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Section 234 of the Insolvency Act 1986 (the “Act”) gives an Administrator powers to obtain property or records of the insolvent company from third parties and to apply to the Court for assistance in doing so. The equivalent provision of the Insolvency (Northern Ireland) Order 1989 is Article 198. The provision is largely an enforcement mechanism and cannot be used to increase a company’s proprietary rights; however, the Court can determine disputes over ownership as part of the process.
The company as sub buyer had contracted to purchase various properties and had provided full consideration. However, transfers of legal title had not been completed in order not to trigger a stamp duty liability (prior to the arrival of SDLT in 2003). The Administrators of the sub buyer claimed a proprietary interest in the properties under section 234 of the Act which was enforceable against the head seller. This was on the basis that consideration had been paid and it was therefore argued that the company was beneficial owner of the properties.
The court applied equitable principles to deem the transfer of the intermediate buyer’s beneficial interest to have been transferred to the sub-buyer. It found that the head seller held the relevant properties on constructive trust for the sub-buyer and was estopped by his conduct from denying that the sub-buyer had taken over the intermediate buyer’s beneficial interest in the properties.
The High Court held in favour of the Administrators and ordered the head seller to deliver completed transfer forms for the properties to the administrators. It also found that the sub-buyer could demand specific performance under its contract with the intermediate buyer and require the intermediate buyer to demand specific performance of the head contract, namely, transfer of the legal title to the intermediate buyer and on to the sub-buyer.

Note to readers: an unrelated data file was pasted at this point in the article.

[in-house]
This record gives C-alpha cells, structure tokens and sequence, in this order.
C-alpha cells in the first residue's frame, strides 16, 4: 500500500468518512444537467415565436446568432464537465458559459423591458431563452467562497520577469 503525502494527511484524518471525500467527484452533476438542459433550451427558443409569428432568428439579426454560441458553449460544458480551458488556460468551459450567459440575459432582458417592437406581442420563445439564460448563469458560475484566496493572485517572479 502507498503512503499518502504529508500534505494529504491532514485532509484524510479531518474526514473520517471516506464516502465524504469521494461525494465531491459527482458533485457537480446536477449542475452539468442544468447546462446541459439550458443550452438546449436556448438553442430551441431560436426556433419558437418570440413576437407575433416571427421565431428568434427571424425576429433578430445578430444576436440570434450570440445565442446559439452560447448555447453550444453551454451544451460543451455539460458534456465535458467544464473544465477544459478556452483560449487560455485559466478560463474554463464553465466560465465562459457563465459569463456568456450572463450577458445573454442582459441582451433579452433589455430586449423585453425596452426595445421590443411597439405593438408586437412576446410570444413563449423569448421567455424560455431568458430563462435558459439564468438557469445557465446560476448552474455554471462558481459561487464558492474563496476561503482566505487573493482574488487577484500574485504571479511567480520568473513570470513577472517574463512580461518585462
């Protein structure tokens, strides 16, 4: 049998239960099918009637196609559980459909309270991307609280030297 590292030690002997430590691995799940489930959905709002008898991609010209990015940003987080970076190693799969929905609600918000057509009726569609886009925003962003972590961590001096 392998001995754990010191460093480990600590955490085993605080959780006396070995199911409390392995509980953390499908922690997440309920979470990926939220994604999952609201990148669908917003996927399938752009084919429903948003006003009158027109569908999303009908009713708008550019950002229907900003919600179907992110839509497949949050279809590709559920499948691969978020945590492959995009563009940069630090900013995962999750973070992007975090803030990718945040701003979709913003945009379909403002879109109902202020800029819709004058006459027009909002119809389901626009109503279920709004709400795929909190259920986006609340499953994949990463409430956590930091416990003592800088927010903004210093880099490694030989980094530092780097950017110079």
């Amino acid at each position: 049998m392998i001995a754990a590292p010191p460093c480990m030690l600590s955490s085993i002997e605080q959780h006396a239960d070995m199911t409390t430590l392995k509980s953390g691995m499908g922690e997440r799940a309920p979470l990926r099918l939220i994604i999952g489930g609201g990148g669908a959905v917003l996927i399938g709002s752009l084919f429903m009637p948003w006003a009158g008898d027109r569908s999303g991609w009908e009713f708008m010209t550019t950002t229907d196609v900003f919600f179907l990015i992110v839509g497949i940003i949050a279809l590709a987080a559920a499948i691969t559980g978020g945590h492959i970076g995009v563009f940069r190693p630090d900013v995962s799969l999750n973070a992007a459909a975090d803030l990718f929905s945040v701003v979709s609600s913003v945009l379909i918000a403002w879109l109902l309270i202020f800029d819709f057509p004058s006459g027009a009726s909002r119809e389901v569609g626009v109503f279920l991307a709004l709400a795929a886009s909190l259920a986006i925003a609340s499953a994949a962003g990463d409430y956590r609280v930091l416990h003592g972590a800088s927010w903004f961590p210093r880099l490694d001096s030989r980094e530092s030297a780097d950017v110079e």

This decision was made despite there being no privity of contract between the sub buyer and head seller, despite the fact that contracts had not been completed nor legal title passed and that there was a Supreme Court decision that supported the proposition that a sub-buyer could not obtain a proprietary interest in the sale property until their contract completed. This decision would be persuasive in respect of the equivalent provisions in Northern Ireland. However, each case will be distinguished on its facts and the facts of this case are unusual and date back to an agreement reached in 1999.
Conn and another v Ezair; Re Charlotte Street Properties Ltd  EWHC 1722 (Ch) (4 July 2019)
This article has been produced for general information purposes and further advice should be sought from a professional advisor. Please contact our Insolvency & Business Restructuring team at Cleaver Fulton Rankin for further advice or information.
Rachel Kelly, Associate , Insolvency & Business Restructuring team, Cleaver Fulton Rankin, Solicitors.